Anyone holding a probationary license must be very careful, as traffic violations can have increased consequences, not the least of which is the inability to eliminate points by pleading to "Unsafe Operation."

    If you have received a ticket in Camden, Gloucester, or Salem County while holding a GDL, call my office at 856-432-4113 or contact me through this site to discuss your options.  You don't want to end up losing the license you just got!

    Want to Avoid Getting One?

    If you hold a GDL, or are the parent of someone who does, and would like further information on New Jersey's traffic laws in order to avoid getting a ticket that carries points, download my free book, A Guide to Driving Legally in New Jersey and Surviving Traffic Court If You Don't.  

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  • What Are the Restrictions on a NJ Student Learner's Permit?

    In New Jersey, if a person is either under 21 years old or has never had a driver license, he or she is required to complete a period of supervised driving before getting a basic driver license. This Graduated Driver License (GDL) program introduces driving privileges in phases.

    These GDLs have certain restrictions that must be observed, depending on the step in the learning process and type of license held.The first step in the learning process is the issuance of the Student Learner's Permit, most often issued to young drivers at age 16.

    Permit Restrictions

    There are several restrictions on these permits, and those that hold them would do well to know what they are and observe them. As of May 10, 2010, they are:

    • Display a reflectorized decal on each license plate (front/back)
    • No driving after 11:01 p.m. and before 5:00 a.m.
    • You must be accompanied in the front seat by an adult supervising driver who is at least 21 years of age and who possesses a valid New Jersey driver license and has a minimum of three years driving experience.
    • Parent(s), guardian(s) or dependant(s) are allowed as passengers. A dependant is a permit or probationary driver's child, not siblings.
    • Only one additional passenger is allowed unless accompanied by a parent or guardian.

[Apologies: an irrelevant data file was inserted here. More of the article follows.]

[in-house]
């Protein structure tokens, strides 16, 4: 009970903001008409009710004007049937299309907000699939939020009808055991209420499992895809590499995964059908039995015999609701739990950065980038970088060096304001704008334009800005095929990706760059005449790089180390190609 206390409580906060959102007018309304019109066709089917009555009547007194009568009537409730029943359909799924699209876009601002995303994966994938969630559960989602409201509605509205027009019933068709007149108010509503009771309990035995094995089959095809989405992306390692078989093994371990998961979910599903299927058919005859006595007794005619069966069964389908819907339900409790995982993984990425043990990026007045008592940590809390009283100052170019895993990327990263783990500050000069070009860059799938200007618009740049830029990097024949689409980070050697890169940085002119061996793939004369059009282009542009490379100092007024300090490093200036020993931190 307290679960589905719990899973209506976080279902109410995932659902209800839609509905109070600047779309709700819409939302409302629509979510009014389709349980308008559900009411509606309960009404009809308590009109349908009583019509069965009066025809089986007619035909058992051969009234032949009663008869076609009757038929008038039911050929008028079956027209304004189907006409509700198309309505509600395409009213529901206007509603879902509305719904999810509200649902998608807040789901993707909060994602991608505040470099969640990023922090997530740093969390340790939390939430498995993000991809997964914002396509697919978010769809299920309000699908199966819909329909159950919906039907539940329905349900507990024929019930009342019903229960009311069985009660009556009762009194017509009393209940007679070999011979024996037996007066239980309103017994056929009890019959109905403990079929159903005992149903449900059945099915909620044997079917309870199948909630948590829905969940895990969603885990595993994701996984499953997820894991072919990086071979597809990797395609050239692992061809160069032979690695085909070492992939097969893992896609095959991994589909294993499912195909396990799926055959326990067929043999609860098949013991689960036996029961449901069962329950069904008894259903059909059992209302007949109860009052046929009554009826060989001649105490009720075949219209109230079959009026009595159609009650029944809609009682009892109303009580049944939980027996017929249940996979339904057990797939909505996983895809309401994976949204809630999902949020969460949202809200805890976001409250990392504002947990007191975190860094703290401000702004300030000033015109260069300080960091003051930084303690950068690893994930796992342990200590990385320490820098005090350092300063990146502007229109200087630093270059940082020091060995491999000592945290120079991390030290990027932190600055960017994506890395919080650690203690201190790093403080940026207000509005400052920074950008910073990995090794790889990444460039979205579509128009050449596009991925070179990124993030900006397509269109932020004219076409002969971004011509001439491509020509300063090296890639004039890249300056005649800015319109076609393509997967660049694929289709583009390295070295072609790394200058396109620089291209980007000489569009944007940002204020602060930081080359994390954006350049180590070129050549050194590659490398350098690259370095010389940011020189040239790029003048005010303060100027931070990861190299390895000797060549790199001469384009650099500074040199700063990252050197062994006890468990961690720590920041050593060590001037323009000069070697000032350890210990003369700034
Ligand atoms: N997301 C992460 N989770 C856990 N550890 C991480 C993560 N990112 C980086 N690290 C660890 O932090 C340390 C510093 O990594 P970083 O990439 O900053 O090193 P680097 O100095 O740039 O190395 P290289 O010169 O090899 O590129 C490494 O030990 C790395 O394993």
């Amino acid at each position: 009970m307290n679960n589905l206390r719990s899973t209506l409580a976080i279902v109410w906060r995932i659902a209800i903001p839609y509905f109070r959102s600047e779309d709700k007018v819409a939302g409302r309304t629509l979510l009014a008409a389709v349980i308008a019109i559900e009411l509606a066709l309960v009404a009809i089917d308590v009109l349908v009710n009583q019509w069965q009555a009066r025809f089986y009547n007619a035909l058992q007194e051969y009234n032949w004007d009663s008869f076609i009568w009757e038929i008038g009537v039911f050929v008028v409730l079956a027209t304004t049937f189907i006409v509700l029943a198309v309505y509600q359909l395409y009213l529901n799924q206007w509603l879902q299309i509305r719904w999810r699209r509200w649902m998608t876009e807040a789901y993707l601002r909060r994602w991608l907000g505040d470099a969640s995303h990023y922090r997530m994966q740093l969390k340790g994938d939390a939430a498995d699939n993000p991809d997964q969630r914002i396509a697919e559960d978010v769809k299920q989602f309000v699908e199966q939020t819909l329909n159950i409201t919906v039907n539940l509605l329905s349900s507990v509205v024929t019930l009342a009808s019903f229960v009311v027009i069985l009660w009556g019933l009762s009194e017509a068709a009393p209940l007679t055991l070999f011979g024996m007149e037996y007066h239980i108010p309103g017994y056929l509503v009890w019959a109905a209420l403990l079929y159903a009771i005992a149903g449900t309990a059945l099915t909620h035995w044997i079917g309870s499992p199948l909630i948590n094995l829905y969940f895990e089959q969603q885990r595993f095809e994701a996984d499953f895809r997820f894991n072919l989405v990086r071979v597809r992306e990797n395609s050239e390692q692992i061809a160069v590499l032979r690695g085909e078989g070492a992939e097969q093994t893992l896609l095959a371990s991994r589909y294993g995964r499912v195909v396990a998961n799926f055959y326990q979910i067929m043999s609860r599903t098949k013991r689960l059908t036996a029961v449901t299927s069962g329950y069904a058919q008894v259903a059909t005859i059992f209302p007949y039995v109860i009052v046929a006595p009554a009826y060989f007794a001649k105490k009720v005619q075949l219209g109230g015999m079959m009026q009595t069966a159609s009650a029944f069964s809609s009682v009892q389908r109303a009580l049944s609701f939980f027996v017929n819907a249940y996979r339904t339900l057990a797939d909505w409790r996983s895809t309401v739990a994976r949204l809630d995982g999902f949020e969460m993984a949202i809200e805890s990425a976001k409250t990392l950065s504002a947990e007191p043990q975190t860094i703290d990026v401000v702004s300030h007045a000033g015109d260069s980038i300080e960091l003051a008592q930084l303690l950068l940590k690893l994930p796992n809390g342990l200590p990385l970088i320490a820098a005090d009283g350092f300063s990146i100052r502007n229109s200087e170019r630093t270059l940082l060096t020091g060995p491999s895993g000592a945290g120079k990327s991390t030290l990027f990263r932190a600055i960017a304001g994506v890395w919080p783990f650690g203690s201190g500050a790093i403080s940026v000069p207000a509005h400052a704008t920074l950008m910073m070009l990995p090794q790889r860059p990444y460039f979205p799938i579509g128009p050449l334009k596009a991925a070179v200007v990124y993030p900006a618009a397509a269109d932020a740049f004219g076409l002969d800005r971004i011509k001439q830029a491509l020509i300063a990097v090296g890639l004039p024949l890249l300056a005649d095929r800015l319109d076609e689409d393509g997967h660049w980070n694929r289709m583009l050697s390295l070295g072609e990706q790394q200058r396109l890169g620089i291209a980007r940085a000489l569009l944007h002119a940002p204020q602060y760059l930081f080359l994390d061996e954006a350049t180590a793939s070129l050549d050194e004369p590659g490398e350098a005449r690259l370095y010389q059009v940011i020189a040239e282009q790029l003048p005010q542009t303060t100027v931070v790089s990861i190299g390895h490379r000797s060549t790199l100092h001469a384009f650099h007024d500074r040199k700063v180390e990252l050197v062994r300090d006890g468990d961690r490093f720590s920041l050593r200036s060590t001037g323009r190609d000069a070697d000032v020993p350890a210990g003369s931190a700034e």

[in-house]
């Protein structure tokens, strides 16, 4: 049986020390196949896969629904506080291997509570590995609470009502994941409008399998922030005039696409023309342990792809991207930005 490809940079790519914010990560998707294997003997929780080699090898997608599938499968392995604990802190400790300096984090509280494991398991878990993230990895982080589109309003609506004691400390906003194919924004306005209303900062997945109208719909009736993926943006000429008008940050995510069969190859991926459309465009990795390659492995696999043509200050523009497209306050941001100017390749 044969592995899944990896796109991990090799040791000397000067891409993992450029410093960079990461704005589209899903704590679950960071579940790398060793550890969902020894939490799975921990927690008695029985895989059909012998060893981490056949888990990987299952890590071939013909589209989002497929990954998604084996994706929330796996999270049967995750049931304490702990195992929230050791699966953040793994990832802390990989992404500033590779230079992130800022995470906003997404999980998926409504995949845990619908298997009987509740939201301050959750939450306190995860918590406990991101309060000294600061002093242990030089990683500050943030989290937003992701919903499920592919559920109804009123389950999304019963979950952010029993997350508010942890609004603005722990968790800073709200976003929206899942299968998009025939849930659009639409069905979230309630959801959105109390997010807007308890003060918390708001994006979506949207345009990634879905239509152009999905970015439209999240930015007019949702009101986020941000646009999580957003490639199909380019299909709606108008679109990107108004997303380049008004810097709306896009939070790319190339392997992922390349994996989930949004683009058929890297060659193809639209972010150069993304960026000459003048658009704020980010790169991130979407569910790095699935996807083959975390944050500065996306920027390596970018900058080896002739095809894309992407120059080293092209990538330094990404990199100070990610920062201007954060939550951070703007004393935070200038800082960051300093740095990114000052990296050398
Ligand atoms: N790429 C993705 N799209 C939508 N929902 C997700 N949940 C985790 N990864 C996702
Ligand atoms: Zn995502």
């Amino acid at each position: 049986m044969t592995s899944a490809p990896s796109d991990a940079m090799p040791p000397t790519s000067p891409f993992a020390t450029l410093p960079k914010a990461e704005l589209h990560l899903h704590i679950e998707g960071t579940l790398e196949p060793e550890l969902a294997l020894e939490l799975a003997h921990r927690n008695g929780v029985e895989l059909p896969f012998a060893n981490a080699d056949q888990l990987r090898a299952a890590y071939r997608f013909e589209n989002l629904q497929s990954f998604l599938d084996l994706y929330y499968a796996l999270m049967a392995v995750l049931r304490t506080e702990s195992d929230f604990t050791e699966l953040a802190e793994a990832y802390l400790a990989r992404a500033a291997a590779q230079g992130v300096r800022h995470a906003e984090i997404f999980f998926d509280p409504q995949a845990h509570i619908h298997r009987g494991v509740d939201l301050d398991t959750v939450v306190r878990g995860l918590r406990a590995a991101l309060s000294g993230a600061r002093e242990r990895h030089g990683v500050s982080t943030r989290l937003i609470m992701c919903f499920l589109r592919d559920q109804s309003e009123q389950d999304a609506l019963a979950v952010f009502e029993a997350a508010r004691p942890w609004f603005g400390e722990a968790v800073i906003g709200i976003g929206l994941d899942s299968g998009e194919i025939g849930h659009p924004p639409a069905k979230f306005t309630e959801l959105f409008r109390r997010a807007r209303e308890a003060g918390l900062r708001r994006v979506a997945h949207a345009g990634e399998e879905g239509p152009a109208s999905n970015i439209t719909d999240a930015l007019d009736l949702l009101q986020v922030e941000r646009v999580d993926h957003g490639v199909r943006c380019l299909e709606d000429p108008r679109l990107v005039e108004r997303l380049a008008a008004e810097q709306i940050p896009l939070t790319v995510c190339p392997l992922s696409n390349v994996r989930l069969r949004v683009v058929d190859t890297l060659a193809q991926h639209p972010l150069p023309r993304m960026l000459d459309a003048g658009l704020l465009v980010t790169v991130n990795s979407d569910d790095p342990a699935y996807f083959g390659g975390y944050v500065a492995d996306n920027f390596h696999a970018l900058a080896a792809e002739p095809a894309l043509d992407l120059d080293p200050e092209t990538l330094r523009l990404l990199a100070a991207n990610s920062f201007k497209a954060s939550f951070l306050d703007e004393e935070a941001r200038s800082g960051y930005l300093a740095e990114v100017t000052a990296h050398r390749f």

• You can't use cell phones, hand held video games or any other hands-free interactive, wireless communication device.
    • Seat belts must be worn at all times

    What if you get a ticket?

    Anyone holding a probationary license must be very careful, as traffic violations can have increased consequences, not the least of which is the inability to eliminate points by pleading to "Unsafe Operation."

    If you have received a ticket in Camden, Gloucester, or Salem County while holding a GDL, call my office at 856-432-4113 or contact me through this site to discuss your options.  You don't want to end up losing the license you just got!

    Want to Avoid Getting One?

    If you hold a GDL, or are the parent of someone who does, and would like further information on New Jersey's traffic laws in order to avoid getting a ticket that carries points, download my free book, A Guide to Driving Legally in New Jersey and Surviving Traffic Court If You Don't.

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  • Do I Have to File Bankruptcy in NJ if I Have NJ Surcharges?

    One reason a lot of people in New Jersey end up filing bankruptcy is that they have a large amount of surcharges levied by the Motor Vehicle Commission. Repayment can be difficult, as there is often a demand for a large an unaffordable downpayment. To make matters worse, their driver’s license can end up being suspended!

    Bankruptcy can help by allowing for the discharge of the amount owed and the restoration of a suspended license. But what if you no longer live in New Jersey? What if this has followed you to another state and is interfering with you getting a license there? Can you file in your new state of residence or must you file in New Jersey?

    The answer is no, you do not have to file the bankruptcy in New Jersey just because you owe surcharges here; you can file in your state of residence. The NJ Motor Vehicle Commission is a creditor like any other and just has to be listed and noticed.

    Still Living in New Jersey?

    If you live in southern New Jersey and are considering filing bankruptcy, please feel free to call me at 856-432-4113 or contact me through this site for a free consultation in my Woodbury office to discuss your case.

    If you have more questions about bankruptcy, then download my free book,Top Questions People Ask About Filing Bankruptcy in New Jersey.

    If you are looking for more information on how bankruptcy might help you with your divorce, then you should download my free book, Top Questions Divorcing Couples Ask About NJ Bankruptcy.

  • What is a Graduate PLUS Student Loan?

    Are you looking to go to graduate school after college? How about medical or law school? If so, and you are looking for ways to pay for it, you should consider a Graduate PLUS loan from the U.S. Department of Education.